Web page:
Have you ever come across a case where position: sticky isn’t working as expected with a child of a grid container? A few days ago, I was helping a friend in fixing that exact problem and wanted to finally write about it.

Introduction

That problem isn’t actually something buggy or wrong. In fact, that’s the effect of a default CSS behavior. Why and how? Let’s see the following example.

<div class="wrapper">
    <aside></aside>
    <main></main>
</div>
.wrapper {
    display: grid;
    grid-template-columns: 250px minmax(10px, 1fr);
    grid-gap: 1rem;
}

We have a grid that makes the aside take 250px of width, and the rest of the available space is for the main section. Simple, right?

Now, we want to add position: sticky to the aside element to make it fixed while scrolling.

aside {
    position: sticky;
    top: 0;
}

Oops. It’s not working? Why is that? Let’s find out.

The default behavior of align-items

Adding a background to the aside element will show that its height is equal to the main section.

This is the default behavior of the align-items property. It defaults to stretch. As a result, a column will stretch in height to match the largest column in the grid.

Let me show you another example that will help in illustrating the problem better. We have a simple grid container.

.cards__list {
    display: grid;
    grid-template-columns: 1fr 1fr 1fr;
    grid-gap: 1rem;
}

By default, the cards will stretch to match the largest card (The first one from the right). To override that behavior, we need to change the align-items value to start.

.cards__list {
    display: grid;
    grid-template-columns: 1fr 1fr 1fr;
    grid-gap: 1rem;
    align-items: start;
}

Back to the original example. To show the problem, even more, I added a background to the aside section. Try to toggle the checkbox in the following demo and notice how the sidebar height changes.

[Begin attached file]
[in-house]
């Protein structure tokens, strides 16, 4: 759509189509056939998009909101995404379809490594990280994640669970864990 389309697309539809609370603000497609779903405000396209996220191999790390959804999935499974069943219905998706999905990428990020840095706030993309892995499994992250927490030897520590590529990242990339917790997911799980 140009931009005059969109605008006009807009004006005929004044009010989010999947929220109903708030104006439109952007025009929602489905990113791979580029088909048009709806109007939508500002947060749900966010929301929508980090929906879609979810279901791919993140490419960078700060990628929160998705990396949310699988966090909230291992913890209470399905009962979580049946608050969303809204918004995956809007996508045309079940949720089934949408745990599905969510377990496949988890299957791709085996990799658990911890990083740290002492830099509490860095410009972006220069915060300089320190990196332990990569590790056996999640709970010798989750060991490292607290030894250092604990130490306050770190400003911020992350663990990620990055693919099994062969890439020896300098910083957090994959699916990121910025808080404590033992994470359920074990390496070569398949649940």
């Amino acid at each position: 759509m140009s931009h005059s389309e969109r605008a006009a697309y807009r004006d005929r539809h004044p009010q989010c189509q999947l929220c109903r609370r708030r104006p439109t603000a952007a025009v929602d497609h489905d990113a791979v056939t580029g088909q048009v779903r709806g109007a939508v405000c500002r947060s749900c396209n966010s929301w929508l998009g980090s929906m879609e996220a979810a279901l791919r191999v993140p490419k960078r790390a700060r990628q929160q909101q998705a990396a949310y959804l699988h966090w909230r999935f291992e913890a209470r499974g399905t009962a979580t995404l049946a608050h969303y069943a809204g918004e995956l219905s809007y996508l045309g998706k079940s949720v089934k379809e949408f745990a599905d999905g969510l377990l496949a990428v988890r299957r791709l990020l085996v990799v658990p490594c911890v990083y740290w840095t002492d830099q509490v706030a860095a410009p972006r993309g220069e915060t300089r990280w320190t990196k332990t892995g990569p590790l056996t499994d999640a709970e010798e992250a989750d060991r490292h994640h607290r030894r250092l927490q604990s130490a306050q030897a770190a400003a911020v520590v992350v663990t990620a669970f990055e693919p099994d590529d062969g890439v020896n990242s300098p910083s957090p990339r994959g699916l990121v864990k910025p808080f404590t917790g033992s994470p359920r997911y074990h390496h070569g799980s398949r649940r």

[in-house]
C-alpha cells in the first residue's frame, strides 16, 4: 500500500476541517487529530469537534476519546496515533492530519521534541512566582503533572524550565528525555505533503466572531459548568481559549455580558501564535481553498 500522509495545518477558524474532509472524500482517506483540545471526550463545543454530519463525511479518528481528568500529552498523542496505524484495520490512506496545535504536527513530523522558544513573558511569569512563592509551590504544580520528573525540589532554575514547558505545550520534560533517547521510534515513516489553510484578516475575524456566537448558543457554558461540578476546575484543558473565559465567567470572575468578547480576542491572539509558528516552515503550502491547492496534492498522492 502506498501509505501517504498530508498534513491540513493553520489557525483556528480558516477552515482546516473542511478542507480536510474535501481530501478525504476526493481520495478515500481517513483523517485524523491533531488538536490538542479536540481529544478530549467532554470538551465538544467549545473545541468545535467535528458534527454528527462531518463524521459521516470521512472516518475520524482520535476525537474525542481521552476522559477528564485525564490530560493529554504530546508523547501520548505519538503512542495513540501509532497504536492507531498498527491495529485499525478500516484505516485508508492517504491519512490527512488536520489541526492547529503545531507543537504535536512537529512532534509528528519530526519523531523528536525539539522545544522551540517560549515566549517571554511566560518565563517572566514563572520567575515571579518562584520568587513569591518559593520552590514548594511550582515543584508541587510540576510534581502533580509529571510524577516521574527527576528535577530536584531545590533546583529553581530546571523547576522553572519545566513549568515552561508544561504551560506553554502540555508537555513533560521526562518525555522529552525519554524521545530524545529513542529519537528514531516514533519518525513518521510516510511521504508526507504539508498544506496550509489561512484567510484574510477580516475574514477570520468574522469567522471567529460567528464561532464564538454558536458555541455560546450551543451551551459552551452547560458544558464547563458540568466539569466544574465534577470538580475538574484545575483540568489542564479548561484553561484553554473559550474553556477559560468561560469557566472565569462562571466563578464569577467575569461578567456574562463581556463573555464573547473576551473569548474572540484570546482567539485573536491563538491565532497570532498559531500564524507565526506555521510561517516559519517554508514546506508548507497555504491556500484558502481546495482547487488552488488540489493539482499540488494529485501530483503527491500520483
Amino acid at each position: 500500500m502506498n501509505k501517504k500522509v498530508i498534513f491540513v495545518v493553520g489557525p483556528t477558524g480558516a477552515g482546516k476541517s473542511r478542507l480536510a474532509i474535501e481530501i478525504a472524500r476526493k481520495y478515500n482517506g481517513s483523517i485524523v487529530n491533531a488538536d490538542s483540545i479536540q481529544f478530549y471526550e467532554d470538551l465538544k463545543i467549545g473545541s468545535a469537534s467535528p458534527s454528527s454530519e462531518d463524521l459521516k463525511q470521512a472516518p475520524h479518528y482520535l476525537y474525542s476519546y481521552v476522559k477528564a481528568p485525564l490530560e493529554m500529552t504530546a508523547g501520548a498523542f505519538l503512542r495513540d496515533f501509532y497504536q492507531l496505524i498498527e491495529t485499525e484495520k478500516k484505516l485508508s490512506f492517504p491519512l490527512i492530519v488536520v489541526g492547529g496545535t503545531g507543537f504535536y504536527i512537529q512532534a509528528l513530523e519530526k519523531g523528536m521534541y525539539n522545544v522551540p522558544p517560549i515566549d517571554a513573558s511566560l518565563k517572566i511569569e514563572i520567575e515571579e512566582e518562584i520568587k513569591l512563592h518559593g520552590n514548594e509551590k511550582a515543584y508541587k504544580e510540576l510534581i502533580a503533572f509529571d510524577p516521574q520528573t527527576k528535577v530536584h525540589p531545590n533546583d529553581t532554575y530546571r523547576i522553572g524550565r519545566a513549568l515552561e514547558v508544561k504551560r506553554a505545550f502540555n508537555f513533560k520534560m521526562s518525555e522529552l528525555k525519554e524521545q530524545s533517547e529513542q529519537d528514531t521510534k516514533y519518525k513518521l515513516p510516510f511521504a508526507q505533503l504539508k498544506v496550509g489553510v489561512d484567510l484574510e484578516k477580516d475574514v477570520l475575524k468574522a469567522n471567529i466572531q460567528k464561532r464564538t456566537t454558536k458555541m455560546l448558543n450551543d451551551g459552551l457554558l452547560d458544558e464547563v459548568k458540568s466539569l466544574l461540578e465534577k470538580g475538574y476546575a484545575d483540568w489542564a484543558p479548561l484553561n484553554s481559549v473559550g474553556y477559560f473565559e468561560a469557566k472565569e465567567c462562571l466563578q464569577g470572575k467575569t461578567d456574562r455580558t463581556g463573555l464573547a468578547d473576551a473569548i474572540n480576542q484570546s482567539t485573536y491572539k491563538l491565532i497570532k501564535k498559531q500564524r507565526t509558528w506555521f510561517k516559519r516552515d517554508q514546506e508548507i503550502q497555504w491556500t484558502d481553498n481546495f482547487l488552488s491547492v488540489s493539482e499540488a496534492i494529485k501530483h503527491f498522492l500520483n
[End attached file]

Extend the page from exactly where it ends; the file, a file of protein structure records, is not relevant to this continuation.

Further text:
See the Pen Sticky: eg 1 - debug by Ahmad Shadeed (@shadeed) on CodePen.

To make the sidebar sticky, we need to override the default stretching behavior and make the aside height equal to the content. We can either use align-self on the aside element:

aside {
    align-self: start;
}

Or to use align-items on the parent, which will affect all child items.

.wrapper {
    display: grid;
    grid-template-columns: 250px minmax(10px, 1fr);
    grid-gap: 1rem;
    align-items: start;
}

Picking between the two depends on your use case. You might have more than two columns and you only want to align one of them.

See the Pen Sticky: eg 1 by Ahmad Shadeed (@shadeed) on CodePen.

Another example

A very similar example that can share the same default behavior of CSS grid is a team listing page.

On scroll, we want the “Design” to stay fixed so we can be certain that the current team listing is for “Design”. Without using align-self: start on the heading, it won’t work as expected.

.section {
    display: grid;
    grid-template-columns: 100px 1fr;
    grid-gap: 2rem;
}

.section__headline {
    position: sticky;
    top: 1rem;
    align-self: start;
}

See the Pen Sticky: eg 2 by Ahmad Shadeed (@shadeed) on CodePen.

Conclusion

The problem/issue is a feature, not an actual issue. That is an example of a CSS feature that we developers might get benefit from in some cases, and override to another value (Just like in this article).

It turned out that there is an article about the same topic (That’s what nice about the web community, which is to hear the same topic from different voices, right?). I found this great write-up by Melanie Richards. Make sure to give it a read!